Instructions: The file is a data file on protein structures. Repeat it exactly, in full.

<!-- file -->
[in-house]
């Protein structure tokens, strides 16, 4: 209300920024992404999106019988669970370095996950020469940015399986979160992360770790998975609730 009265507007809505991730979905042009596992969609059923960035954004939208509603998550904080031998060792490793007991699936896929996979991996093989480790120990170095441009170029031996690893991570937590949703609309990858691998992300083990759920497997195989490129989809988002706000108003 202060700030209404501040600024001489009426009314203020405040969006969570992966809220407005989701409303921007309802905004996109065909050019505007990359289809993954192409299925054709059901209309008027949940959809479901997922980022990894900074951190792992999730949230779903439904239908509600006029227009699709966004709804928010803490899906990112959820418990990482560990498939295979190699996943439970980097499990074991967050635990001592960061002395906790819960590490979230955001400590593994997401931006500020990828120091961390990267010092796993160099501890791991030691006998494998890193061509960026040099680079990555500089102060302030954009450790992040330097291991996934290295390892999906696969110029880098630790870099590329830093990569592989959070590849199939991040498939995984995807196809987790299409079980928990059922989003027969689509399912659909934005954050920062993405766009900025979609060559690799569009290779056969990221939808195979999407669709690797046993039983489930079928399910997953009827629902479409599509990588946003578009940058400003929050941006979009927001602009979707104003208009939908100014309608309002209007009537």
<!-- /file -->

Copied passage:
[in-house]
């Protein structure tokens, strides 16, 4: 209300920024992404999106019988669970370095996950020469940015399986979160992360770790998975609730 009265507007809505991730979905042009596992969609059923960035954004939208509603998550904080031998060792490793007991699936896929996979991996093989480790120990170095441009170029031996690893991570937590949703609309990858691998992300083990759920497997195989490129989809988002706000108003 202060700030209404501040600024001489009426009314203020405040969006969570992966809220407005989701409303921007309802905004996109065909050019505007990359289809993954192409299925054709059901209309008027949940959809479901997922980022990894900074951190792992999730949230779903439904239908509600006029227009699709966004709804928010803490899906990112959820418990990482560990498939295979190699996943439970980097499990074991967050635990001592960061002395906790819960590490979230955001400590593994997401931006500020990828120091961390990267010092796993160099501890791991030691006998494998890193061509960026040099680079990555500089102060302030954009450790992040330097291991996934290295390892999906696969110029880098630790870099590329830093990569592989959070590849199939991040498939995984995807196809987790299409079980928990059922989003027969689509399912659909934005954050920062993405766009900025979609060559690799569009290779056969990221939808195979999407669709690797046993039983489930079928399910997953009827629902479409599509990588946003578009940058400003929050941006979009927001602009979707104003208009939908100014309608309002209007009537």